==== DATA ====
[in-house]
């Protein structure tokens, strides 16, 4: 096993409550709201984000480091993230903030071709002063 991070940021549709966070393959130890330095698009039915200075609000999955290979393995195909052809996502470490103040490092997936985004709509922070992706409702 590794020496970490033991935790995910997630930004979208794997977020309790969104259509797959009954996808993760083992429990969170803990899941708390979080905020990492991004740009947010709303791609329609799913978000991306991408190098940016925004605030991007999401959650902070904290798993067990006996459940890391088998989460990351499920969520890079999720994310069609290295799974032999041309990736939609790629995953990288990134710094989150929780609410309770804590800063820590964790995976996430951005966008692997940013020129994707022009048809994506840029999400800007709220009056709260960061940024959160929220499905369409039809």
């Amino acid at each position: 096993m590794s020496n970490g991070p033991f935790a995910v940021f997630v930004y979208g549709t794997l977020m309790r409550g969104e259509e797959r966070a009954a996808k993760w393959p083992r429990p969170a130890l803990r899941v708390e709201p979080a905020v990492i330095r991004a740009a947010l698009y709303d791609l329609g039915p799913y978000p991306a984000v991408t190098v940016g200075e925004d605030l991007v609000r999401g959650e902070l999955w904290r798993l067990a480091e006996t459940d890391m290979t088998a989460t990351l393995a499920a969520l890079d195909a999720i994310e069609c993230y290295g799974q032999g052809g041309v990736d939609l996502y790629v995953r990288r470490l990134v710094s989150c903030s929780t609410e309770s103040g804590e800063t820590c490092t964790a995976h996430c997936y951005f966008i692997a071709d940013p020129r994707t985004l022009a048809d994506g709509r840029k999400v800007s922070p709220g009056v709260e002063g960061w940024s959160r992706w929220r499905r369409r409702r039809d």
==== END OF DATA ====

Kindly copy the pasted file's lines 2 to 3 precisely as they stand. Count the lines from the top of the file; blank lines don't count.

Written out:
């Protein structure tokens, strides 16, 4: 096993409550709201984000480091993230903030071709002063 991070940021549709966070393959130890330095698009039915200075609000999955290979393995195909052809996502470490103040490092997936985004709509922070992706409702 590794020496970490033991935790995910997630930004979208794997977020309790969104259509797959009954996808993760083992429990969170803990899941708390979080905020990492991004740009947010709303791609329609799913978000991306991408190098940016925004605030991007999401959650902070904290798993067990006996459940890391088998989460990351499920969520890079999720994310069609290295799974032999041309990736939609790629995953990288990134710094989150929780609410309770804590800063820590964790995976996430951005966008692997940013020129994707022009048809994506840029999400800007709220009056709260960061940024959160929220499905369409039809």
């Amino acid at each position: 096993m590794s020496n970490g991070p033991f935790a995910v940021f997630v930004y979208g549709t794997l977020m309790r409550g969104e259509e797959r966070a009954a996808k993760w393959p083992r429990p969170a130890l803990r899941v708390e709201p979080a905020v990492i330095r991004a740009a947010l698009y709303d791609l329609g039915p799913y978000p991306a984000v991408t190098v940016g200075e925004d605030l991007v609000r999401g959650e902070l999955w904290r798993l067990a480091e006996t459940d890391m290979t088998a989460t990351l393995a499920a969520l890079d195909a999720i994310e069609c993230y290295g799974q032999g052809g041309v990736d939609l996502y790629v995953r990288r470490l990134v710094s989150c903030s929780t609410e309770s103040g804590e800063t820590c490092t964790a995976h996430c997936y951005f966008i692997a071709d940013p020129r994707t985004l022009a048809d994506g709509r840029k999400v800007s922070p709220g009056v709260e002063g960061w940024s959160r992706w929220r499905r369409r409702r039809d």